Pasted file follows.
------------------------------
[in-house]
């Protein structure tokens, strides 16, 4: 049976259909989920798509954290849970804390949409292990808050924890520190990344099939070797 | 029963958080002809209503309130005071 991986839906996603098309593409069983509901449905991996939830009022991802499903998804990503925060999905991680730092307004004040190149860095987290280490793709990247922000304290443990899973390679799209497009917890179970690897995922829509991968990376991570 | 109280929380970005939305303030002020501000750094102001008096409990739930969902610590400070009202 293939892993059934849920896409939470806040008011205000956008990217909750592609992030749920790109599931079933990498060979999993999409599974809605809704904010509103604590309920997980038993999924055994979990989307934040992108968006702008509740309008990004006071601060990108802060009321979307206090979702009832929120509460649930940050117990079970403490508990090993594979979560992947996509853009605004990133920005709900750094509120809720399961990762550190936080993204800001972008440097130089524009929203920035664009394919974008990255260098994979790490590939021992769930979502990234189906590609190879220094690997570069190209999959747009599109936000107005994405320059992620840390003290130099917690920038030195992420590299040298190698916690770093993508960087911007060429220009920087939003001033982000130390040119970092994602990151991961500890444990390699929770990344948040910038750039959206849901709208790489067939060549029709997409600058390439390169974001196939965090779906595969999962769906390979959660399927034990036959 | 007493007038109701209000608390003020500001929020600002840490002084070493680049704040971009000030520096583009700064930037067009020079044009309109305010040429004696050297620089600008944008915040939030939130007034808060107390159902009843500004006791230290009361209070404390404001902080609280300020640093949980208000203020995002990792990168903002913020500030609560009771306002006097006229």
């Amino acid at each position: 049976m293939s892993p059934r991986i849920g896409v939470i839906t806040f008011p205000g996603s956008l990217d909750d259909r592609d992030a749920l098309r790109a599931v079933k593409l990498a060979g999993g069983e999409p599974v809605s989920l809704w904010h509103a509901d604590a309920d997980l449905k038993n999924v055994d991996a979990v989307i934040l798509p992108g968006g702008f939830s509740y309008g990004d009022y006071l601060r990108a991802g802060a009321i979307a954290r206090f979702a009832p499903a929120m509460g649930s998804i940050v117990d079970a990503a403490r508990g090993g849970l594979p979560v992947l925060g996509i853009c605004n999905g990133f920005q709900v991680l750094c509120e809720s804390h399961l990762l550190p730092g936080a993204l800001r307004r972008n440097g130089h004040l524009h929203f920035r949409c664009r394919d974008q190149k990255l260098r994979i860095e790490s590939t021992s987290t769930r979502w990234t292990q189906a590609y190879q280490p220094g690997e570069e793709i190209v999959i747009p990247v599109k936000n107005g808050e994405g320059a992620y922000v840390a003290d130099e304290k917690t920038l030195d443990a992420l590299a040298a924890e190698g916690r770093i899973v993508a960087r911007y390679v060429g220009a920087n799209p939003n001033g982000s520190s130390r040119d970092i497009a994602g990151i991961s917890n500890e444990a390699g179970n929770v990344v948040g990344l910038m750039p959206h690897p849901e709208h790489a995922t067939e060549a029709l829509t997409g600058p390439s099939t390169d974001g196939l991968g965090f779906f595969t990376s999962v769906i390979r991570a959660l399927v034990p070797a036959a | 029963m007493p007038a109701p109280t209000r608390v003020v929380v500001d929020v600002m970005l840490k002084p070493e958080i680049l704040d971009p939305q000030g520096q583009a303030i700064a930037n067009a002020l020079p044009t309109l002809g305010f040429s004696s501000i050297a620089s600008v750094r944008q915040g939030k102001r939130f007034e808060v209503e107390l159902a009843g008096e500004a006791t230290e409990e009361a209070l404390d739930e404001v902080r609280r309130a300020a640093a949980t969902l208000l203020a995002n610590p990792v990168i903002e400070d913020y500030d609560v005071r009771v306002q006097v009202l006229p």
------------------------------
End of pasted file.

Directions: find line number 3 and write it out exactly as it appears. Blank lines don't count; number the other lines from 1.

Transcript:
């Amino acid at each position: 049976m293939s892993p059934r991986i849920g896409v939470i839906t806040f008011p205000g996603s956008l990217d909750d259909r592609d992030a749920l098309r790109a599931v079933k593409l990498a060979g999993g069983e999409p599974v809605s989920l809704w904010h509103a509901d604590a309920d997980l449905k038993n999924v055994d991996a979990v989307i934040l798509p992108g968006g702008f939830s509740y309008g990004d009022y006071l601060r990108a991802g802060a009321i979307a954290r206090f979702a009832p499903a929120m509460g649930s998804i940050v117990d079970a990503a403490r508990g090993g849970l594979p979560v992947l925060g996509i853009c605004n999905g990133f920005q709900v991680l750094c509120e809720s804390h399961l990762l550190p730092g936080a993204l800001r307004r972008n440097g130089h004040l524009h929203f920035r949409c664009r394919d974008q190149k990255l260098r994979i860095e790490s590939t021992s987290t769930r979502w990234t292990q189906a590609y190879q280490p220094g690997e570069e793709i190209v999959i747009p990247v599109k936000n107005g808050e994405g320059a992620y922000v840390a003290d130099e304290k917690t920038l030195d443990a992420l590299a040298a924890e190698g916690r770093i899973v993508a960087r911007y390679v060429g220009a920087n799209p939003n001033g982000s520190s130390r040119d970092i497009a994602g990151i991961s917890n500890e444990a390699g179970n929770v990344v948040g990344l910038m750039p959206h690897p849901e709208h790489a995922t067939e060549a029709l829509t997409g600058p390439s099939t390169d974001g196939l991968g965090f779906f595969t990376s999962v769906i390979r991570a959660l399927v034990p070797a036959a | 029963m007493p007038a109701p109280t209000r608390v003020v929380v500001d929020v600002m970005l840490k002084p070493e958080i680049l704040d971009p939305q000030g520096q583009a303030i700064a930037n067009a002020l020079p044009t309109l002809g305010f040429s004696s501000i050297a620089s600008v750094r944008q915040g939030k102001r939130f007034e808060v209503e107390l159902a009843g008096e500004a006791t230290e409990e009361a209070l404390d739930e404001v902080r609280r309130a300020a640093a949980t969902l208000l203020a995002n610590p990792v990168i903002e400070d913020y500030d609560v005071r009771v306002q006097v009202l006229p």